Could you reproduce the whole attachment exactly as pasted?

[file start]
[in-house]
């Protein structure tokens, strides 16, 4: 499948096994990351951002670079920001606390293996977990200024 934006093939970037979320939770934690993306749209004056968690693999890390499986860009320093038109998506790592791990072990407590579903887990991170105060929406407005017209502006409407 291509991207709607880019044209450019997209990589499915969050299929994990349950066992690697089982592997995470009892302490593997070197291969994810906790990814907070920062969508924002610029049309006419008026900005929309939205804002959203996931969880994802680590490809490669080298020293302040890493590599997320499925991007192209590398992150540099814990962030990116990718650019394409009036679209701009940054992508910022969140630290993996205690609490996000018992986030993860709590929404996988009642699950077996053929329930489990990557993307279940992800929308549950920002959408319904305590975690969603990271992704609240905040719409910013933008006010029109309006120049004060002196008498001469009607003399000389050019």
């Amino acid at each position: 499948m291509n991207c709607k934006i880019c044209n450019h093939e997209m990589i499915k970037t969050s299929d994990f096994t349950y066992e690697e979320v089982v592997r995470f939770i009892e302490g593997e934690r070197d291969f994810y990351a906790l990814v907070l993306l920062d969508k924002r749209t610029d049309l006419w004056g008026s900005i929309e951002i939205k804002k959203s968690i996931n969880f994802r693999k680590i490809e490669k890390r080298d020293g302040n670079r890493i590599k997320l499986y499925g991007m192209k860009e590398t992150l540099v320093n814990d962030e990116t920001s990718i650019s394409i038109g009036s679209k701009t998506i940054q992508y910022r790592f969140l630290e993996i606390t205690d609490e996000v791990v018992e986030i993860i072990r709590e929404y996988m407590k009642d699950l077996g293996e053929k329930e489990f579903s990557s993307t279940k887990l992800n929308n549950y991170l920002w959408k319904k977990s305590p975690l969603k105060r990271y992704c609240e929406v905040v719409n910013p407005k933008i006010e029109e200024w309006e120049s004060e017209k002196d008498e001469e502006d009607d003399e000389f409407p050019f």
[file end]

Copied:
[in-house]
């Protein structure tokens, strides 16, 4: 499948096994990351951002670079920001606390293996977990200024 934006093939970037979320939770934690993306749209004056968690693999890390499986860009320093038109998506790592791990072990407590579903887990991170105060929406407005017209502006409407 291509991207709607880019044209450019997209990589499915969050299929994990349950066992690697089982592997995470009892302490593997070197291969994810906790990814907070920062969508924002610029049309006419008026900005929309939205804002959203996931969880994802680590490809490669080298020293302040890493590599997320499925991007192209590398992150540099814990962030990116990718650019394409009036679209701009940054992508910022969140630290993996205690609490996000018992986030993860709590929404996988009642699950077996053929329930489990990557993307279940992800929308549950920002959408319904305590975690969603990271992704609240905040719409910013933008006010029109309006120049004060002196008498001469009607003399000389050019």
């Amino acid at each position: 499948m291509n991207c709607k934006i880019c044209n450019h093939e997209m990589i499915k970037t969050s299929d994990f096994t349950y066992e690697e979320v089982v592997r995470f939770i009892e302490g593997e934690r070197d291969f994810y990351a906790l990814v907070l993306l920062d969508k924002r749209t610029d049309l006419w004056g008026s900005i929309e951002i939205k804002k959203s968690i996931n969880f994802r693999k680590i490809e490669k890390r080298d020293g302040n670079r890493i590599k997320l499986y499925g991007m192209k860009e590398t992150l540099v320093n814990d962030e990116t920001s990718i650019s394409i038109g009036s679209k701009t998506i940054q992508y910022r790592f969140l630290e993996i606390t205690d609490e996000v791990v018992e986030i993860i072990r709590e929404y996988m407590k009642d699950l077996g293996e053929k329930e489990f579903s990557s993307t279940k887990l992800n929308n549950y991170l920002w959408k319904k977990s305590p975690l969603k105060r990271y992704c609240e929406v905040v719409n910013p407005k933008i006010e029109e200024w309006e120049s004060e017209k002196d008498e001469e502006d009607d003399e000389f409407p050019f």